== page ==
Monday, August 4, 2014

Planning your vegetable garden

I have been on what I think most people who aspire to have big gardens would consider a high point in their effort. We brought in enough cardboard, growers mix and wood chips to cover about 575 square feet or 25 by 23 feet with at least 8 inches of material.  This is more space than I have ever had to play with at one time.

I was feeling like there is so much space that I'd never figure out how to fill it all. Now I'm feeling silly for feeling that way.

It is about 25 x 23 feet but because of walkways and borders it is really about 20 x 21 feet of planting space

I needed to take a minute to plan the space as wisely as possible for the health of the plants and for the best production. The goal at this point is to have enough produce for us to eat and also start selling it at the farmers market on a regular basis. 

I decided I needed to put it all on paper before moving forward. There are some great planning tools that you can download for this purpose but a piece of graph paper and a pencil work fine for me. I would suggest doing this in any size garden you are planning because it's easy to erase and start over before you actually start putting plants and seeds in the ground.

A diagram to help with planning
Once you take the hugelkultur mound out of this equation and consider space around the edges and walkways, the area becomes a little less than 410 square feet of actual growing space. My abundance of space is looking smaller and smaller by the minute.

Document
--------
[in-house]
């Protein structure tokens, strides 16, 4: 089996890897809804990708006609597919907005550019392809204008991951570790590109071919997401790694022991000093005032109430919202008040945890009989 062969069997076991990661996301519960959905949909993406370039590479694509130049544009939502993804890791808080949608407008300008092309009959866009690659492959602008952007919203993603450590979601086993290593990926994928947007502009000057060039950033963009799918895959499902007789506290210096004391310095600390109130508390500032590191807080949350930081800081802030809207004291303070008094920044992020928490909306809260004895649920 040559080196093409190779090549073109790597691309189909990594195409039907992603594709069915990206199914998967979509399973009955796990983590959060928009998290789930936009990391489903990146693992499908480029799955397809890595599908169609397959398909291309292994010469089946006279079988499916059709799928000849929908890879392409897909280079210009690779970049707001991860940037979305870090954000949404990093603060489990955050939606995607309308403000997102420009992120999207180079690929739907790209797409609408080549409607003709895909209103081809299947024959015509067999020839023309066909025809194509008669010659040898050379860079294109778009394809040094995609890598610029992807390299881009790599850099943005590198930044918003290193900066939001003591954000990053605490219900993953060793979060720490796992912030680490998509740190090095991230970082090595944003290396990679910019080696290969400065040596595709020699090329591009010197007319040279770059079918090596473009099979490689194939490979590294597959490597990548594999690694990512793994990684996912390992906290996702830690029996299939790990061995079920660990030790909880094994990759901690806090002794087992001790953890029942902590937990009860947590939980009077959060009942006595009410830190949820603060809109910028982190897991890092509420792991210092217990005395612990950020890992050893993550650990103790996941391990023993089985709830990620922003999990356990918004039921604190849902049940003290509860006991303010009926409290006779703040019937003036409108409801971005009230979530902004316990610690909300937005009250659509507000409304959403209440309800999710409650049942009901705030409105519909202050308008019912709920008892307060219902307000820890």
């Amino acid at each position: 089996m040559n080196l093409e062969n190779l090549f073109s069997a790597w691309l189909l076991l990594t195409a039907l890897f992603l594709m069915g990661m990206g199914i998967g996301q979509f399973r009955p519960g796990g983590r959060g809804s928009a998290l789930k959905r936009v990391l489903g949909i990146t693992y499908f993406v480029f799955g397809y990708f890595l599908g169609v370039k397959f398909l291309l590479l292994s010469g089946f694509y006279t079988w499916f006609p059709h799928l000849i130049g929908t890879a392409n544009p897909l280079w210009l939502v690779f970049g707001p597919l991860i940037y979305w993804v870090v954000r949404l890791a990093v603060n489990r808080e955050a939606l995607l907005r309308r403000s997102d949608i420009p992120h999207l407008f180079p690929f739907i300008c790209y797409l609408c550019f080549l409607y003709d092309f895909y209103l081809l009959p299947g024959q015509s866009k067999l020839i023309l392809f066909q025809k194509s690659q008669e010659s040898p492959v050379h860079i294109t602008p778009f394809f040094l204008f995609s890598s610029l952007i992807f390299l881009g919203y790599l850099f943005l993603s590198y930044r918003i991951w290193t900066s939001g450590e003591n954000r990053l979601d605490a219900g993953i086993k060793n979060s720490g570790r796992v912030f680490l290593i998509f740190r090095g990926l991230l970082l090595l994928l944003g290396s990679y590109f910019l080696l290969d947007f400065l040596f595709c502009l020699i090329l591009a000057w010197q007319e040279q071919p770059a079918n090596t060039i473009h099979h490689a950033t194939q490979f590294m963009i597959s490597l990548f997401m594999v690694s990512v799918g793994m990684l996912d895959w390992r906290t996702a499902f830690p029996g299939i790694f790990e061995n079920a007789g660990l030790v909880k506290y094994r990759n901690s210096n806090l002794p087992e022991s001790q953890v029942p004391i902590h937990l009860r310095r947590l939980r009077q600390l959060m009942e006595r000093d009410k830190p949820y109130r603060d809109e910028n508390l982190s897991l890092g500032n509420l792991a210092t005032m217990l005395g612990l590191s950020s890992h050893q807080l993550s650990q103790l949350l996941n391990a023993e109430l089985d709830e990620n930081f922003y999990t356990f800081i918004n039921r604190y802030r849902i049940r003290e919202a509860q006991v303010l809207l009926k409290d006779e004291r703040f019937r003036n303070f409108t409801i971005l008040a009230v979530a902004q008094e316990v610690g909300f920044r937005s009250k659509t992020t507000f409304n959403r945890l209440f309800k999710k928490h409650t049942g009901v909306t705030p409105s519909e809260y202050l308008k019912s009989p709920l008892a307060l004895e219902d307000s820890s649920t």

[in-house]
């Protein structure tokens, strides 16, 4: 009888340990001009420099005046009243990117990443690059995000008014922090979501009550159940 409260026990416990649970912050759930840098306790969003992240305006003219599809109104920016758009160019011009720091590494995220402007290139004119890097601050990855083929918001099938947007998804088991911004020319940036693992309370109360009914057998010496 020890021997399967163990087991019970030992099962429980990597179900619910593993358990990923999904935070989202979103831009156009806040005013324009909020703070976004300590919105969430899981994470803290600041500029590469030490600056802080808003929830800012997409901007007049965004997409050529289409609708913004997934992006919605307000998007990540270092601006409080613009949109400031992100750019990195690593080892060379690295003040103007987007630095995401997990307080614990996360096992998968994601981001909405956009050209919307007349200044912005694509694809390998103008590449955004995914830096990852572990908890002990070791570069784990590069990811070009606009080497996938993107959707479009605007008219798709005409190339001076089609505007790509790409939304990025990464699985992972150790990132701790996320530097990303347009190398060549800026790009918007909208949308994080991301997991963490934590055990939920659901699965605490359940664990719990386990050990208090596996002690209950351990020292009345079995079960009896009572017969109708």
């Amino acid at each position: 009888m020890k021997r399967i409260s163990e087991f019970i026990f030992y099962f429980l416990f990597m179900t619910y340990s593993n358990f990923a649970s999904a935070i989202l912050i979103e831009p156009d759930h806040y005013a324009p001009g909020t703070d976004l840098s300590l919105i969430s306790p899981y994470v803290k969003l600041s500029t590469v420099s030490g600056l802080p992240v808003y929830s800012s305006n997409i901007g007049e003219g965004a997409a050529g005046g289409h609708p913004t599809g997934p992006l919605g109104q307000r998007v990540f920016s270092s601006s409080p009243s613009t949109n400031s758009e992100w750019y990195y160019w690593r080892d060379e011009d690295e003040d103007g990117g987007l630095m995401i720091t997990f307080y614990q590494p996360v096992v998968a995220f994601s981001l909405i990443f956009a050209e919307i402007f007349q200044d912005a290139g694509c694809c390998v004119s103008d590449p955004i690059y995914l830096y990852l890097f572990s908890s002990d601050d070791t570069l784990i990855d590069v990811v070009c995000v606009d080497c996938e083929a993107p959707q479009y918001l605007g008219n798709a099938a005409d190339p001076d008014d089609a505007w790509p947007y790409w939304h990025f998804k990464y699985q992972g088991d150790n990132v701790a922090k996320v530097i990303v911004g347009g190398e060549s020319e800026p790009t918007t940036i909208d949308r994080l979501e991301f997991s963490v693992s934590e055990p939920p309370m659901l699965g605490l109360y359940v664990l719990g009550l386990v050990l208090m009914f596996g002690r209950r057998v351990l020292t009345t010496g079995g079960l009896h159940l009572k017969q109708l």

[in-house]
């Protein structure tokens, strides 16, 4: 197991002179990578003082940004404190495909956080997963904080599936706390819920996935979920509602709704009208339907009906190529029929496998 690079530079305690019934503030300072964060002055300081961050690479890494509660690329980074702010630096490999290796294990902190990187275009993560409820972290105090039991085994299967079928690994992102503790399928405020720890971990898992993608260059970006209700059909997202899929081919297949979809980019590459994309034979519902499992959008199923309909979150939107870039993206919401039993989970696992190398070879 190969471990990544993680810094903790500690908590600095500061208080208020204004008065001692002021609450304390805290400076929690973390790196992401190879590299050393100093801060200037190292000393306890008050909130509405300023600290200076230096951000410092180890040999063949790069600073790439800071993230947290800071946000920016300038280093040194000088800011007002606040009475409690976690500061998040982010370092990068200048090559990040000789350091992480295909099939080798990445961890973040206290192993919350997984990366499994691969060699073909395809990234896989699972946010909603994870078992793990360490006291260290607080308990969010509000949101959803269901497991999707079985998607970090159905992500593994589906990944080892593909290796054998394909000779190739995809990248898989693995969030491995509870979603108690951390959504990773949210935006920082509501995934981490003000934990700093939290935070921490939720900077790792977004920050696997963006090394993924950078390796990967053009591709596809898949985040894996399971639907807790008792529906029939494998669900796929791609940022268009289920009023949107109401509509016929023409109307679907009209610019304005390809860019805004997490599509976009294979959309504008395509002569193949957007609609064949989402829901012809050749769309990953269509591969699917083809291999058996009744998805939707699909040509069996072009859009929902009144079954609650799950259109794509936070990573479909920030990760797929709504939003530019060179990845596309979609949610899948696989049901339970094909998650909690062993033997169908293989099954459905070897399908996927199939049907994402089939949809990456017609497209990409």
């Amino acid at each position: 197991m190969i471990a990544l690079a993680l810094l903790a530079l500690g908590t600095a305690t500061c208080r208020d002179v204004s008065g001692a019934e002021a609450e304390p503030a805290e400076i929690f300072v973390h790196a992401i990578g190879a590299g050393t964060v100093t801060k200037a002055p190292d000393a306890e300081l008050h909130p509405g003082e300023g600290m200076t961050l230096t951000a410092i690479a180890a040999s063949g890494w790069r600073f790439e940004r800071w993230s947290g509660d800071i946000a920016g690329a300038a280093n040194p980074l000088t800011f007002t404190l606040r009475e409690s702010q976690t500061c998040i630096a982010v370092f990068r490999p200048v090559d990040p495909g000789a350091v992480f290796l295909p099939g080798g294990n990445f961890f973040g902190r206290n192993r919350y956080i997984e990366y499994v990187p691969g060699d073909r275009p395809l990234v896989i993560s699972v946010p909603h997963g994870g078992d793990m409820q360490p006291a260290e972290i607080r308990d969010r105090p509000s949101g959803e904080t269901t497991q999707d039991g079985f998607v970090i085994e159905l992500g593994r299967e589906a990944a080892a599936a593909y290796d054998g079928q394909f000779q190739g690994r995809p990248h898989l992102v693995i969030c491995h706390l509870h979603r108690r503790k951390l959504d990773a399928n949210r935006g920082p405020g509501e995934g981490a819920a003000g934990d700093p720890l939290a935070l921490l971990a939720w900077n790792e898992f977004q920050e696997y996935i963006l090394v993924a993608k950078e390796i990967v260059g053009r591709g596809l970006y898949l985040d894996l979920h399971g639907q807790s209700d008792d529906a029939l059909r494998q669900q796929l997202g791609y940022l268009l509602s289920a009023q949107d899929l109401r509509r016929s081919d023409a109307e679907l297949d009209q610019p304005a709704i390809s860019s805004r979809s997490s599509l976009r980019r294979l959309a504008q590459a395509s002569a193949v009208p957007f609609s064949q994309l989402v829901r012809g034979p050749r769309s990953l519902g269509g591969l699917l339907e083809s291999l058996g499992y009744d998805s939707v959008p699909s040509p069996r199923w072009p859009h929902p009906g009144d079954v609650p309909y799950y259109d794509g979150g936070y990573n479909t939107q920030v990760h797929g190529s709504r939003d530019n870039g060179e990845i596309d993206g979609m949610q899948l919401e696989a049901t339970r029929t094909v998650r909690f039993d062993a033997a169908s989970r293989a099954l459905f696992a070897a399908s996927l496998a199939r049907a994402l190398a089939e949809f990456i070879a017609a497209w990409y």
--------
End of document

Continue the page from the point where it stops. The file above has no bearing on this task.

Planning how much of what to put where is not the only benefit to planning like this. It will also help you keep track of what has been planted where in previous seasons so you can rotate crops to help reduce disease and pests.

I've laid this out so my tallest plants will be on the west side of the garden so they won't shade the other plants. I've been able to determine beforehand how many of each plant will fit and the space that will be needed between rows to keep the plants happy. 

I'm not going to be able to plant as much as I wanted but I'm glad I went through this process before learning that the hard way by way of unhealthy plants that produce poorly. The section to the east of the walkway has not been planned yet but our cooler season vegetables like broccoli and cabbage will go there in September.  
Now, I can move forward and start the actual planting with confidence. 
Some of the tomato plants and flowers that I'm headed out to plant
Gidget is much more interested in how the chickens are doing

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